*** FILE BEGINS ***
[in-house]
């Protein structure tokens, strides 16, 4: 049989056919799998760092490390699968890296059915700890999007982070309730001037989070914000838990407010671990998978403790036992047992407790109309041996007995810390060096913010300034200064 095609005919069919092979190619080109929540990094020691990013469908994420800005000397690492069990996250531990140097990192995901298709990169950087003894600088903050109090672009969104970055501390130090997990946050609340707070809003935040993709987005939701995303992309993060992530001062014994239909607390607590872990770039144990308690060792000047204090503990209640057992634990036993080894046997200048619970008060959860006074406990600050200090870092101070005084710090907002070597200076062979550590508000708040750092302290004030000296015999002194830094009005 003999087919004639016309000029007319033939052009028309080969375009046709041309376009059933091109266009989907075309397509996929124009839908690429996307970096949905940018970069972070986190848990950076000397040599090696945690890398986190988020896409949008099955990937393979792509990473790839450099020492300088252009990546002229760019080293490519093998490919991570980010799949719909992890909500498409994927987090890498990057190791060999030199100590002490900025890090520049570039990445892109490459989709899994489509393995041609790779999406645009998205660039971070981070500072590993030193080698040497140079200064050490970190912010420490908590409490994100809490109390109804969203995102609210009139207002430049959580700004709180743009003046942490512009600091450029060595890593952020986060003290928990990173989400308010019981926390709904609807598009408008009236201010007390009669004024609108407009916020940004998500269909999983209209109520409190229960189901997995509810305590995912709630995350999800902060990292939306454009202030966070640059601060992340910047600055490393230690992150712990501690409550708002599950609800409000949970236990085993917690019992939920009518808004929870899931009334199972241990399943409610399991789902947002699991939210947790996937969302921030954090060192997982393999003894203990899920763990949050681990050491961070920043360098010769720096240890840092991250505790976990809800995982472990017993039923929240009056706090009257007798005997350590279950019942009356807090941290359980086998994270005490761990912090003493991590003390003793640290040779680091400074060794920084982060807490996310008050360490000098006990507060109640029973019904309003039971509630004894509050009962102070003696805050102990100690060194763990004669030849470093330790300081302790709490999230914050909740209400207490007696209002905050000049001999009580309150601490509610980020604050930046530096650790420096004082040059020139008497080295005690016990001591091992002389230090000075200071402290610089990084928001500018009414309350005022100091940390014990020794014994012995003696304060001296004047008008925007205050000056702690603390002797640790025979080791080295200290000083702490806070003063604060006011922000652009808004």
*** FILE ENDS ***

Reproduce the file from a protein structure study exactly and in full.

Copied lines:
[in-house]
């Protein structure tokens, strides 16, 4: 049989056919799998760092490390699968890296059915700890999007982070309730001037989070914000838990407010671990998978403790036992047992407790109309041996007995810390060096913010300034200064 095609005919069919092979190619080109929540990094020691990013469908994420800005000397690492069990996250531990140097990192995901298709990169950087003894600088903050109090672009969104970055501390130090997990946050609340707070809003935040993709987005939701995303992309993060992530001062014994239909607390607590872990770039144990308690060792000047204090503990209640057992634990036993080894046997200048619970008060959860006074406990600050200090870092101070005084710090907002070597200076062979550590508000708040750092302290004030000296015999002194830094009005 003999087919004639016309000029007319033939052009028309080969375009046709041309376009059933091109266009989907075309397509996929124009839908690429996307970096949905940018970069972070986190848990950076000397040599090696945690890398986190988020896409949008099955990937393979792509990473790839450099020492300088252009990546002229760019080293490519093998490919991570980010799949719909992890909500498409994927987090890498990057190791060999030199100590002490900025890090520049570039990445892109490459989709899994489509393995041609790779999406645009998205660039971070981070500072590993030193080698040497140079200064050490970190912010420490908590409490994100809490109390109804969203995102609210009139207002430049959580700004709180743009003046942490512009600091450029060595890593952020986060003290928990990173989400308010019981926390709904609807598009408008009236201010007390009669004024609108407009916020940004998500269909999983209209109520409190229960189901997995509810305590995912709630995350999800902060990292939306454009202030966070640059601060992340910047600055490393230690992150712990501690409550708002599950609800409000949970236990085993917690019992939920009518808004929870899931009334199972241990399943409610399991789902947002699991939210947790996937969302921030954090060192997982393999003894203990899920763990949050681990050491961070920043360098010769720096240890840092991250505790976990809800995982472990017993039923929240009056706090009257007798005997350590279950019942009356807090941290359980086998994270005490761990912090003493991590003390003793640290040779680091400074060794920084982060807490996310008050360490000098006990507060109640029973019904309003039971509630004894509050009962102070003696805050102990100690060194763990004669030849470093330790300081302790709490999230914050909740209400207490007696209002905050000049001999009580309150601490509610980020604050930046530096650790420096004082040059020139008497080295005690016990001591091992002389230090000075200071402290610089990084928001500018009414309350005022100091940390014990020794014994012995003696304060001296004047008008925007205050000056702690603390002797640790025979080791080295200290000083702490806070003063604060006011922000652009808004």